Is Your Outside Tap Not Working? Here’s How To Fix It

A broken outside tap is a real bummer, especially in the summer. We’re in the peak of gardening season and the kids want to play in the sprinkler – but the outside tap isn’t working. Not only is this frustrating, but it can actually get in the way of important household chores.

If your outside tap is not working, In short, you’re looking for blockages of the pipes, rust or mineral buildup, a jam, or low water pressure.

Here’s a quick guide on how to troubleshoot a busted outdoor tap, how to try and fix it yourself, and information on when to call a professional. Keep reading for more information!

Reasons Your Outside Tap Isn’t Working and How to Fix Them

There are a lot of reasons that your outdoor tap could stop working. Some of them are relatively easy to fix, while others will require the help of a plumber and a bit of time. Unfortunately, this is just a fact of life. Your tap is outside, which exposes it to more damage and weather. It’s also sadly true that pipes age and need to be replaced. Hopefully that’s not the issue, but we’ll see, won’t we?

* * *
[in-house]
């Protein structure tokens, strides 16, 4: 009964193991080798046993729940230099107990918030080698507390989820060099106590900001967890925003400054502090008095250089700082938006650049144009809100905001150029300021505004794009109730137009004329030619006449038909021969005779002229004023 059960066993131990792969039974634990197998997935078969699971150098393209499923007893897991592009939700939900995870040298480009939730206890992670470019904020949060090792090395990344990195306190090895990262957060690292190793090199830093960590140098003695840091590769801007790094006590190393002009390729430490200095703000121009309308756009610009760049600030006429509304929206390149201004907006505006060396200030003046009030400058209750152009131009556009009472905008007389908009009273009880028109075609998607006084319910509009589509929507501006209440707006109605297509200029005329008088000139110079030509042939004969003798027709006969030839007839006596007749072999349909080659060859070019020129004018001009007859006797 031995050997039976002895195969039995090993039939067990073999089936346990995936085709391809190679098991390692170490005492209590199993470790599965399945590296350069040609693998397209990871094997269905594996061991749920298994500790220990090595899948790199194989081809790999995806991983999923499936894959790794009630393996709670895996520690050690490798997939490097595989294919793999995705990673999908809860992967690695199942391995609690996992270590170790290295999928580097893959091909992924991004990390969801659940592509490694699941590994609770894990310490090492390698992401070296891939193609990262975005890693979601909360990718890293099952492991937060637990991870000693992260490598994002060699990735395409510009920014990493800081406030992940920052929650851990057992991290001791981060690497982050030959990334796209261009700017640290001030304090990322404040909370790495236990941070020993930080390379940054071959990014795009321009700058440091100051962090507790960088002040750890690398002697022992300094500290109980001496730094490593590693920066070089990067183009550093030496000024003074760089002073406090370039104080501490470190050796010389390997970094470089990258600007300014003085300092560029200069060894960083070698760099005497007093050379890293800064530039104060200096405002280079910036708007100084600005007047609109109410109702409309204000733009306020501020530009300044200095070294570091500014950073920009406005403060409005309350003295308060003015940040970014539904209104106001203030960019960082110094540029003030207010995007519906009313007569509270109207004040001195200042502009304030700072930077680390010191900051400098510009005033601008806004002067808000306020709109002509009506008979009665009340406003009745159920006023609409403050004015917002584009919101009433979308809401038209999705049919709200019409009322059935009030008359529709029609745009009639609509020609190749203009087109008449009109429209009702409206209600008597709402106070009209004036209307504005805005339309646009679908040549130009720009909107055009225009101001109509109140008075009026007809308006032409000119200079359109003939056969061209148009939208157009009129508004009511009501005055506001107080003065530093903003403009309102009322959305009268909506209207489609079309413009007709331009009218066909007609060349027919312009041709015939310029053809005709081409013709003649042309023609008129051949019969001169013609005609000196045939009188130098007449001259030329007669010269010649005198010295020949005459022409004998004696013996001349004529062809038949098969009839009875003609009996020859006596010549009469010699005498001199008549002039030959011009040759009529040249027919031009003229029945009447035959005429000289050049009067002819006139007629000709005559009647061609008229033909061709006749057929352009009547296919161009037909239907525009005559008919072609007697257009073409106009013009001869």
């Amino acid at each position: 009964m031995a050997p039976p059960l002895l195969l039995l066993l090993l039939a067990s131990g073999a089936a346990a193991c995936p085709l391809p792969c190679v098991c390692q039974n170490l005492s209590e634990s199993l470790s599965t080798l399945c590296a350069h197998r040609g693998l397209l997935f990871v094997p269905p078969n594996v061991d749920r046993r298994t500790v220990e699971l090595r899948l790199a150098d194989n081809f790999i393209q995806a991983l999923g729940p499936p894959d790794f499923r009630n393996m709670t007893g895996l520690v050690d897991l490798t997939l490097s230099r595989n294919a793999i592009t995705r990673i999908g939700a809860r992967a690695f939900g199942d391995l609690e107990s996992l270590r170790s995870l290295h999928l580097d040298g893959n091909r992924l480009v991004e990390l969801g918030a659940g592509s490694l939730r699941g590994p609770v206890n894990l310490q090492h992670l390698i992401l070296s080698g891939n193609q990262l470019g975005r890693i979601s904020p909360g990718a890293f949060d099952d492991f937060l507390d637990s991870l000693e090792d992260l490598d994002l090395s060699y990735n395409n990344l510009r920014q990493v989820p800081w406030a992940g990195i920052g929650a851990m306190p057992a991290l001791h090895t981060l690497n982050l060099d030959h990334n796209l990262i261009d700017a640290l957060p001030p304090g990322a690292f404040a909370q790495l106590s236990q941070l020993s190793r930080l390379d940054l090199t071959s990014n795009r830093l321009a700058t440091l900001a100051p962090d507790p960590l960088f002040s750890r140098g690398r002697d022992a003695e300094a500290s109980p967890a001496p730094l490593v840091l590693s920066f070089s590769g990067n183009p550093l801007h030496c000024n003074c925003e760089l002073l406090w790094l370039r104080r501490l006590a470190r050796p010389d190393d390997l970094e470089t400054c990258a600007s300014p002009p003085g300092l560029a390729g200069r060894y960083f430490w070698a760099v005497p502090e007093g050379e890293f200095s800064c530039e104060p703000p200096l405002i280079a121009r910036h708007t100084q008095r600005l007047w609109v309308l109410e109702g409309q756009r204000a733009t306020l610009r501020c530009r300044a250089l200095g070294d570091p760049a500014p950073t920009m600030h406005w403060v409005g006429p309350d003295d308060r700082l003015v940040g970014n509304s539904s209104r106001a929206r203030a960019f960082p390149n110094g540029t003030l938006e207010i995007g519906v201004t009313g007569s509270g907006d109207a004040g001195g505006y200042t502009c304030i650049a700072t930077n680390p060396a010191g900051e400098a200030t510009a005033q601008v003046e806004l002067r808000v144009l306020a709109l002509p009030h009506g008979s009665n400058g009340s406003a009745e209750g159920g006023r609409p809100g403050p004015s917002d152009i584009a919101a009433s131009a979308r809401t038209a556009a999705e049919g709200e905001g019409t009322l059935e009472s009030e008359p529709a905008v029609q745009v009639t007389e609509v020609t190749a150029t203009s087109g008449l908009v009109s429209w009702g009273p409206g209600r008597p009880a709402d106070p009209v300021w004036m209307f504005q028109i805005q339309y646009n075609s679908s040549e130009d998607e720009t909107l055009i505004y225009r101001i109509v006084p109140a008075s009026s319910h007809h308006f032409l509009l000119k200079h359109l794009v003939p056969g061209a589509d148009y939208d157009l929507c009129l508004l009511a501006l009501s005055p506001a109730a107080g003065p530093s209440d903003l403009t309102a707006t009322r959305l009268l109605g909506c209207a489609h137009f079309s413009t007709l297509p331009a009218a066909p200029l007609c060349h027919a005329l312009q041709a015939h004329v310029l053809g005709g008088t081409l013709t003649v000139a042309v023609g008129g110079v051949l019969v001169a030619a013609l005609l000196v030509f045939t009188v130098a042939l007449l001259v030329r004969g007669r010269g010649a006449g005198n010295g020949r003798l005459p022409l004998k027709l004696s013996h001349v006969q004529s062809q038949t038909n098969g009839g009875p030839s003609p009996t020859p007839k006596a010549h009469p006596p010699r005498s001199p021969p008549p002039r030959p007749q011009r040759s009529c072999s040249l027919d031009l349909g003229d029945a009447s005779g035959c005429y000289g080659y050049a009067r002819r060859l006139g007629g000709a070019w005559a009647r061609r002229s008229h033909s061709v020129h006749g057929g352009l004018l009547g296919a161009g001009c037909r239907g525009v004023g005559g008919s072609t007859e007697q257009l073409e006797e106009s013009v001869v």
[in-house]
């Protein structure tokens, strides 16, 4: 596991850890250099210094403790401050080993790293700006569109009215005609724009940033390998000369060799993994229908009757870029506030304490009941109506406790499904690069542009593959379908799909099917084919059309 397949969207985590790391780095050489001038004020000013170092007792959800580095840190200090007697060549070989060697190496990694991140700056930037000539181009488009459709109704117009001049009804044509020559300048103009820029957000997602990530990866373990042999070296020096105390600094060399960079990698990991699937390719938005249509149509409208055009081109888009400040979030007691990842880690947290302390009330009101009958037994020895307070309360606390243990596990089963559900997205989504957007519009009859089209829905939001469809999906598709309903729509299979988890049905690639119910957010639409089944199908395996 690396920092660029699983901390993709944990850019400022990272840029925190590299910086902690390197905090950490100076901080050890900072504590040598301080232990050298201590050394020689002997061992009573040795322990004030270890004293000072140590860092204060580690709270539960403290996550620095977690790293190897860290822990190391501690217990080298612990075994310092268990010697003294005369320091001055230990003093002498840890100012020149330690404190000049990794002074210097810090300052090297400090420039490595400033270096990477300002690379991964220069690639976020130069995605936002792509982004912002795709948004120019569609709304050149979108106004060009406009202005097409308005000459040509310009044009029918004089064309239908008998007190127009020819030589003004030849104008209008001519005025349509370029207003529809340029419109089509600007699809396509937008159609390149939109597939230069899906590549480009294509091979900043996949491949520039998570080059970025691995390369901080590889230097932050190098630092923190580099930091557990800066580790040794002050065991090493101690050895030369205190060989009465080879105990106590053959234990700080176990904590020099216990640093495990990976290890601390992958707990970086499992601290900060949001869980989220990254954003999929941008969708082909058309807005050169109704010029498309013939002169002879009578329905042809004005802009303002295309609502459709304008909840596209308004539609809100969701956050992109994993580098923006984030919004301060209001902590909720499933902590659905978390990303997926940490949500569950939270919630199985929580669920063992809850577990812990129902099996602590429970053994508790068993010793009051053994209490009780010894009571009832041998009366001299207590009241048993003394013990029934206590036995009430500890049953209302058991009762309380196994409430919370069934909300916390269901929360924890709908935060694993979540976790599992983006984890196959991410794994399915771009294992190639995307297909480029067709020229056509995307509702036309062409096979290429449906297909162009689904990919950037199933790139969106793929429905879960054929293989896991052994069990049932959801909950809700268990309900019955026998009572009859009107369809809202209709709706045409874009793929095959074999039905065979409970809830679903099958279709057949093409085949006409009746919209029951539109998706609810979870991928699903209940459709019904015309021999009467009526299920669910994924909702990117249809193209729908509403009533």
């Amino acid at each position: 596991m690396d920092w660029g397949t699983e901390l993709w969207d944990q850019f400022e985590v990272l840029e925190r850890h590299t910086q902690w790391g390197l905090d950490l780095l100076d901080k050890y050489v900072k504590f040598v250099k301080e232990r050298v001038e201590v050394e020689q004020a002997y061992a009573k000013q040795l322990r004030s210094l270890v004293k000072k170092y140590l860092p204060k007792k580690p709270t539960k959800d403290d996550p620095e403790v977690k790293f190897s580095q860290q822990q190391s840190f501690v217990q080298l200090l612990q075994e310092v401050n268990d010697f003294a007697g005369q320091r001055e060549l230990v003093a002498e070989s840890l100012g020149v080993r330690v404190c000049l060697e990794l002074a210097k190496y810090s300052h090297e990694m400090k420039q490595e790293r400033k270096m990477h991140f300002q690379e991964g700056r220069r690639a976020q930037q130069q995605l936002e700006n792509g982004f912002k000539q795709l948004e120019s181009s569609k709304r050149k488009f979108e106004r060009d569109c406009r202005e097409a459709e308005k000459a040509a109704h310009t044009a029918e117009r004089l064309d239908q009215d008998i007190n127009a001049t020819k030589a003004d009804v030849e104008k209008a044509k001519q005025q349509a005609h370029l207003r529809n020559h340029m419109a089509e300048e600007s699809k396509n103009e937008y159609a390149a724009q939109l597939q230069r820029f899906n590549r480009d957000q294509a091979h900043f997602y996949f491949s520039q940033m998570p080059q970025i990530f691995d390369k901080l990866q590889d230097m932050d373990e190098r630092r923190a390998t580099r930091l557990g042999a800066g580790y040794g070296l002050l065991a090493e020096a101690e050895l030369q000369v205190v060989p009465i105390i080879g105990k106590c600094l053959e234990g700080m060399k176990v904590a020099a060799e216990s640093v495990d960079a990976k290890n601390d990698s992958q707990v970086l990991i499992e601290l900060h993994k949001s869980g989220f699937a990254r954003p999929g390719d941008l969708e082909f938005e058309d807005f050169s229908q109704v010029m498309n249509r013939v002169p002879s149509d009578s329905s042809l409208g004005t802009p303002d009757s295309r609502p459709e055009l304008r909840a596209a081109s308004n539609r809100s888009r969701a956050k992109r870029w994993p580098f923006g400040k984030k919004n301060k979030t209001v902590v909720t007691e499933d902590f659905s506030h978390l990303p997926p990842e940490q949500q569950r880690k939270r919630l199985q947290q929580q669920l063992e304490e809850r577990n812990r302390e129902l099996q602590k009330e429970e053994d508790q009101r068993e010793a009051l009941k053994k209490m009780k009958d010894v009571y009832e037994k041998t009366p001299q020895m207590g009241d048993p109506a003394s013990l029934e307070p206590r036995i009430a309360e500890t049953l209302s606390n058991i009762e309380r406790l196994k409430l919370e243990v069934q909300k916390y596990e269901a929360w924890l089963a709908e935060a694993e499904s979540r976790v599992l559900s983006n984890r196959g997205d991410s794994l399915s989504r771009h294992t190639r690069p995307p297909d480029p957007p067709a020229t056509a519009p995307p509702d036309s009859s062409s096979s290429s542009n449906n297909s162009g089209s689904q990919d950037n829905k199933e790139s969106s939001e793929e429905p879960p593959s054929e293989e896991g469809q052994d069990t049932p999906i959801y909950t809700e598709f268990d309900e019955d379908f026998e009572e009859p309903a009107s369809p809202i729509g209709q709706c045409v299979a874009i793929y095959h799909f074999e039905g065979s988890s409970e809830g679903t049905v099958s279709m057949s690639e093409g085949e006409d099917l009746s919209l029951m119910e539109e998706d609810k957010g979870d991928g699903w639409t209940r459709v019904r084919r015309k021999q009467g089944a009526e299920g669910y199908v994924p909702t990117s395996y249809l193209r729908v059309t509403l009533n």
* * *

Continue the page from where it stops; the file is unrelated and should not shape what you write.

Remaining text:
Blockages

Considering your tap uses pipes to get water from point A to B, it’s no surprise that they follow the same rules as the rest of your home’s plumbing. That is to say – pipes get blocked, minerals build up, and sometimes you need to clear the pipes.

Now, your first thought may be to hire a professional plumber, and you wouldn’t be entirely amiss there. However, there are other fixes that you can try first if you so please. If your outside tap isn’t working due to a blockage, consider using a water jet to clear the pipes. Now, as that link will show you – this requires a good bit of extra tools and know-how. But if you happen to have these things on hand – go for it!

Another potential fix to this could be simply replacing the tap. This will only work if the blockage is in the tap itself, rather than the pipes leading up to it. But if you’ve noticed a mineral buildup in the tap itself, this could solve your problem

Rust

This is an incredibly common problem on outdoor taps as water and metal combined will create rust over time. This is especially bad in climates that are cold and wet, such as the UK. Something that is widely accepted by plumbers is that if you notice rust on the outside, it’s almost guaranteed there’s rust inside the pipes as well. This is a major problem if you want to be able to drink from the tap or water plants with it, among other things.

To deal with a rusty outdoor tap, there is really only one way to go – replace the tap, and any rusted pipes. I know that’s not what you want to hear, but rust is toxic and it will spread if not dealt with. If you’re noticing rust, call your plumber and get it dealt with quickly.

Washer Corrosion

Another possible cause of an outside tap not working is the corrosion of your washers. This generally happens when you stop using it (such as over the winter) and it falls into disuse. This is the part that seals the tap and stops water from flowing – so if you’re using your tap for the first time this year and water isn’t coming out, look at your washer.